Everyone Has A 9/11 Story

Sixteen years after the worst terrorist attack on American soil, and the world is still as dangerous and violent as ever. So few problems have been solved. So many seem to pop up by the day.

It’s almost as if violence and bloodshed, hatred and division, are indelible parts of the human condition. Who knew?

I was going to write about some negative aspects of 9/11, things people have said to me, and so forth. But then I realized, why dwell on the negative? Today we commemorate one of the most negative days in American history. I’d rather not add to it.

That’s why these kinds of commemorations–even dumb blog posts–are important. A whole generation born after 9/11 or too young to remember is now entering adulthood. It’d be tragic if these stories were lost, the event downplayed, or worse, trivialized and forgotten.

Remember the fallen and the survivors, remember the heroes, and remember our enemies. Just remember.

And listen. Everyone has a 9/11 story the way our ancestors had Civil War stories and Jim Crow stories and Depression stories and Pearl Harbor stories and civil rights stories and Vietnam stories. We all need an ear to listen, not for our own vanity, but so we never forget.

It’s cathartic. The rituals and reverence ensure that we take certain things seriously, which in the world of snark and smirking detachment we’re all occupying is more vital than ever.

So what’s my 9/11 story? Continue reading “Everyone Has A 9/11 Story”

Rituals and Reverence

One interesting thing about age is that the more you live, the more you start thinking and believing the opposite of what you used to. 

Take me, for instance. I used to think rituals and reverence were silly, relics of a bygone age. And mind you, I grew up, and remain in, the Greek Orthodox Church. This is a denomination dripping with rituals and reverence. 

Us being Orthodox, we can’t just, say, read from the Gospel: We have to have a huge, gold-encrusted book that gets ma dyed around the church, complete with intense. And then we sing about it.  

And don’t get me started with the ceremony surrounding the entrance and blessing of the Holy Gifts. 

And so, when I was in my late teens and trying on the atheist hat (it didn’t fit), I found all of this pomp a rich target for mockery. 

And maybe it is.

But the older I get–and the more (kind of) serious I get–I appreciate the rituals and the ceremony more and more.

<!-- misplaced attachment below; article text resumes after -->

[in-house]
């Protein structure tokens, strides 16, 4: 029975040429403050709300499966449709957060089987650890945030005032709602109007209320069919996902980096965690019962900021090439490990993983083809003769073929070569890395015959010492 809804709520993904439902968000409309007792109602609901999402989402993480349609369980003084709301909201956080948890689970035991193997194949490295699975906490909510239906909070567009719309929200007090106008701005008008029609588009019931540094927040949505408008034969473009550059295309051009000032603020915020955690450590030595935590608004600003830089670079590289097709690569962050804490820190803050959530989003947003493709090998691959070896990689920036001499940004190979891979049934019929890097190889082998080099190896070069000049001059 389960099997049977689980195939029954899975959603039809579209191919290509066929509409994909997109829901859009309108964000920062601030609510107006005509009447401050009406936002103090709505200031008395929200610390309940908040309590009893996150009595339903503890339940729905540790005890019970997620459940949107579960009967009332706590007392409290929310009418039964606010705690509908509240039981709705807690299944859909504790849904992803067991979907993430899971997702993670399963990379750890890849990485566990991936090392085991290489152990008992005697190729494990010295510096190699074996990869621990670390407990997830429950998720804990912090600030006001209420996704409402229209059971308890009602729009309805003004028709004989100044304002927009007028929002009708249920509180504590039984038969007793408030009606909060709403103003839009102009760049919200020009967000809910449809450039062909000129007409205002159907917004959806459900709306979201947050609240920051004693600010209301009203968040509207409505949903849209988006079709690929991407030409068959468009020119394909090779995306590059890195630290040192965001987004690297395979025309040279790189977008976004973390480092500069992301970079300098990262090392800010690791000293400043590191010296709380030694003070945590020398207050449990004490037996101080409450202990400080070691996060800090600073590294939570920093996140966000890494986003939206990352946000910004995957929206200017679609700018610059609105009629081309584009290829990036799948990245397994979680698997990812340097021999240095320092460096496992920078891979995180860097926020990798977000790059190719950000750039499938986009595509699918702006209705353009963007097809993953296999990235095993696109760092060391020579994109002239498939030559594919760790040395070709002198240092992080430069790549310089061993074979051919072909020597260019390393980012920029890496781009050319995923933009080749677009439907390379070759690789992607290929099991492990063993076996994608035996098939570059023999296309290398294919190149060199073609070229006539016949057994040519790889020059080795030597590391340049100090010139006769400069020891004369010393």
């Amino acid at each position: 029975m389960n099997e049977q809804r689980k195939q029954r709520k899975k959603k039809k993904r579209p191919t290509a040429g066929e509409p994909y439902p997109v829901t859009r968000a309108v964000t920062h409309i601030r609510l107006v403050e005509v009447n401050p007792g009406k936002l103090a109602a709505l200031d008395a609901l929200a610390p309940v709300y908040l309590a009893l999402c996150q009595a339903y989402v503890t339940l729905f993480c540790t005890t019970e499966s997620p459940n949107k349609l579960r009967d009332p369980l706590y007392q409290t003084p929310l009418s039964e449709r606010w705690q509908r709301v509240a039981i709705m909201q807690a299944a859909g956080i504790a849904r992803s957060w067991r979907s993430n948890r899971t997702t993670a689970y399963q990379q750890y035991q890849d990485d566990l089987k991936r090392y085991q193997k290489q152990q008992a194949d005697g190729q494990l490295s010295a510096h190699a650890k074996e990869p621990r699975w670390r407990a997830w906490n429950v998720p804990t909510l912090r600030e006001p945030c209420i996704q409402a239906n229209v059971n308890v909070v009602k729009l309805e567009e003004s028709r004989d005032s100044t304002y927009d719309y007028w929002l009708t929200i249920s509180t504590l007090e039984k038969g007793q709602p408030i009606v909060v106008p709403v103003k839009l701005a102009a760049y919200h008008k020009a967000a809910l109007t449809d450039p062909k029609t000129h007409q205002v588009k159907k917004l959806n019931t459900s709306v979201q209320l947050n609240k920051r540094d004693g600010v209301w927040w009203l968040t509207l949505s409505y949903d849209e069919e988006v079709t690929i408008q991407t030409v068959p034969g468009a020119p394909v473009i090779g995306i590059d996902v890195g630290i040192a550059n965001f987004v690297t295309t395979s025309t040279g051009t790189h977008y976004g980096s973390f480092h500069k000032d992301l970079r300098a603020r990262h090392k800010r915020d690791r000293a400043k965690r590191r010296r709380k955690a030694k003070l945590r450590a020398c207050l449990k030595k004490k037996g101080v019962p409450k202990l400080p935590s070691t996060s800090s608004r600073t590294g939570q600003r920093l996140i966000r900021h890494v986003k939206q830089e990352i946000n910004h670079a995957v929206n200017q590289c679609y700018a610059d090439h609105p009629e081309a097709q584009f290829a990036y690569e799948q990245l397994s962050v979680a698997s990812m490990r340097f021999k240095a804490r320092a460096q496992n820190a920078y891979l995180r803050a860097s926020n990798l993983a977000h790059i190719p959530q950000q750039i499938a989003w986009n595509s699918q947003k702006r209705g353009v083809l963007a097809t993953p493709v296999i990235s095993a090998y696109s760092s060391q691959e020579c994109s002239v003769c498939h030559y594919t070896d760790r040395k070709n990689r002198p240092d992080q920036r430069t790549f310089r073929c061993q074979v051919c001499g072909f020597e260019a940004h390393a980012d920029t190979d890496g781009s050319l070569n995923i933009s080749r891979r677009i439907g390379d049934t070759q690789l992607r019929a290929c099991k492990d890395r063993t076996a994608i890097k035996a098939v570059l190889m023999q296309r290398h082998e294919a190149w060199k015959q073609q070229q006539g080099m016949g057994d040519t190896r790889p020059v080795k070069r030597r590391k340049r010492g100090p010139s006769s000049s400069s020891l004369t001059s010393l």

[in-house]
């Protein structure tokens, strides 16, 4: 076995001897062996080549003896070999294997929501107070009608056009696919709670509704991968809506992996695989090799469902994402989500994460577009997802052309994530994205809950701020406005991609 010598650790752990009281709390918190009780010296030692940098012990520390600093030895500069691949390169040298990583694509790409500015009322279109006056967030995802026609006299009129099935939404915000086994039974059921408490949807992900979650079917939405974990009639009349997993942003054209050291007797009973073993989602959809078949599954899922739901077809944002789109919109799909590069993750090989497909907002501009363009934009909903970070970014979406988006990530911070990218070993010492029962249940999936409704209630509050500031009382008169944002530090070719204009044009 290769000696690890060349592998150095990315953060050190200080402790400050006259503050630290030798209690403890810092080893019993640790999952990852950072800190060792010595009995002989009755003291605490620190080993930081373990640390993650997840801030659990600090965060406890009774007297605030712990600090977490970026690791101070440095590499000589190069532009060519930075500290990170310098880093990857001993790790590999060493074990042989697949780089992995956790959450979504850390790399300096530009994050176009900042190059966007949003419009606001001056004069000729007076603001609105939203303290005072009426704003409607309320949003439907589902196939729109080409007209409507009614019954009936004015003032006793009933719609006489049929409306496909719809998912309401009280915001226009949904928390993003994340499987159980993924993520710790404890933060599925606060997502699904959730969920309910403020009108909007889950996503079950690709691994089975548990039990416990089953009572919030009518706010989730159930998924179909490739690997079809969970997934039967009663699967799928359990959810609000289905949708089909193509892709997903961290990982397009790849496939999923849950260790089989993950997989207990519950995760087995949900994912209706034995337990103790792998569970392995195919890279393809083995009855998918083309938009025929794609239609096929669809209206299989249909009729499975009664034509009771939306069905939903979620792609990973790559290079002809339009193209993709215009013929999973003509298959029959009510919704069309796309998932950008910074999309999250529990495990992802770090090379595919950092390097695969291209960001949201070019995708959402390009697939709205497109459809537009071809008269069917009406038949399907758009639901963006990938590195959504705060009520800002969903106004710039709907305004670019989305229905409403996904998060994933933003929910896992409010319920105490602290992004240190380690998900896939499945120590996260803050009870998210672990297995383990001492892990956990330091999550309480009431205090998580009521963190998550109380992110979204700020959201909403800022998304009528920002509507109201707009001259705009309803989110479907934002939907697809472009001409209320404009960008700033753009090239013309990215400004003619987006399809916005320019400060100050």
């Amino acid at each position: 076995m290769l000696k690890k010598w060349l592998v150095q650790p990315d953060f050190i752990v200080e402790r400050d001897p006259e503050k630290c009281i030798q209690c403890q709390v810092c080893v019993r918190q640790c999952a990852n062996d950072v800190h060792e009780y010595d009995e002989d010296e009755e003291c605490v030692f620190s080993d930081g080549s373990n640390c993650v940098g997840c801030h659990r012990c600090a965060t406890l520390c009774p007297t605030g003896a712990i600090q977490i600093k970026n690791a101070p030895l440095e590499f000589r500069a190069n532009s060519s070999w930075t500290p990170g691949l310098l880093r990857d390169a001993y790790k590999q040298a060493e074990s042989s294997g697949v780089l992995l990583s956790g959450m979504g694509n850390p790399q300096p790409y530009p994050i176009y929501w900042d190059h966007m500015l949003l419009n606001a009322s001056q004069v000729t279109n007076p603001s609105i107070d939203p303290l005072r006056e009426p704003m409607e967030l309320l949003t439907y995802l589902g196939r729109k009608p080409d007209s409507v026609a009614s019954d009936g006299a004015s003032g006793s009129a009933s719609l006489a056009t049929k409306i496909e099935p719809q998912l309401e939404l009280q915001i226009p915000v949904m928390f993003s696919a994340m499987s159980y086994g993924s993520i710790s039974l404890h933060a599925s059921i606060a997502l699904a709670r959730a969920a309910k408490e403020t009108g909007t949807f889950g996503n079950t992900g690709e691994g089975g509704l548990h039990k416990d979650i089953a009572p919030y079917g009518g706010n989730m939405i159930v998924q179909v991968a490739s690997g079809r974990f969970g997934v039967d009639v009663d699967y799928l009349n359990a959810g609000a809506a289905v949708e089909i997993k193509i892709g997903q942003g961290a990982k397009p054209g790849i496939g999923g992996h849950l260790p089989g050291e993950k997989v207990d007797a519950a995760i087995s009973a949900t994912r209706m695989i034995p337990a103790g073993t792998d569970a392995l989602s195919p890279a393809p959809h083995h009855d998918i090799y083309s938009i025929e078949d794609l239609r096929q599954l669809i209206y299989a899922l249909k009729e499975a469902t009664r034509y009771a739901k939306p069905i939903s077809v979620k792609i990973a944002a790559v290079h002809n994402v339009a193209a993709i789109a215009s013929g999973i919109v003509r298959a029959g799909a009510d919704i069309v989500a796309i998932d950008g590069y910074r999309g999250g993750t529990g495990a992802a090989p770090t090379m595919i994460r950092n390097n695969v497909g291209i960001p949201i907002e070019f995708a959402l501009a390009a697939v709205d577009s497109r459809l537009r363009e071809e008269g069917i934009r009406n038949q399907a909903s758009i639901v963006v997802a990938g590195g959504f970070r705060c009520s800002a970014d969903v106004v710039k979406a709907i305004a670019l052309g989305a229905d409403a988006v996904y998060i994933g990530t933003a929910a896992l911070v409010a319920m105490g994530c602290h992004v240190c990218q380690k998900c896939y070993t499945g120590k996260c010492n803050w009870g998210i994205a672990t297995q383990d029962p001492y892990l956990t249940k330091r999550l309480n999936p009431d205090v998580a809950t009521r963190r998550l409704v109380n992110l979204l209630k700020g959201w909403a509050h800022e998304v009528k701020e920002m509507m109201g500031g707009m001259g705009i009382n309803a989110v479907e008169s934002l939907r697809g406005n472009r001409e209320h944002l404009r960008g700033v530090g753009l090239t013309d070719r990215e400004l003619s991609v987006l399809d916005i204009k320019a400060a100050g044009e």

I thought of this in church recently with my own son, who managed to somehow sit through the service the way I somehow used to with my own family. 

Not that there isn’t a lot to keep your attention: Orthodox churches are painted with vivid iconography, the clergy wears elaborate shimmering vestments, there is mysterious Byzantine chanting, and the smell of incense permeates the entire building. 

In short, both the physical space and rituals are impossible to ignore. 

And then I got to thinking why the church draws me in more as I get older. I think it fills a need that much in modern life doesn’t. 

It provides seriousness. It provides awe. It provides reverence. 

All of these things are in short supply everywhere. We–and you bet your ass I’m including myself here–are flippant, we are sarcastic and irreverent, we take particular pride in being iconoclasts, poking our finger in the eye of all things establishment. 

And we never, ever, take anything seriously. 

So church then scratches an itch for me that I couldn’t easily name, and that’s the desire to take something seriously. Without somehow feeling awkward about it. 

And lest you think this is a purely religious thing, rituals help foster an air of important to secular things as well. Look no farther than militaries through history…the rites, the traditions, the somatic markers.  They get it. 

Athletics are rife with ritual. So is the Anglo-American court system. And don’t even get me started on martial arts or I could write a whole other post.  Continue reading “Rituals and Reverence”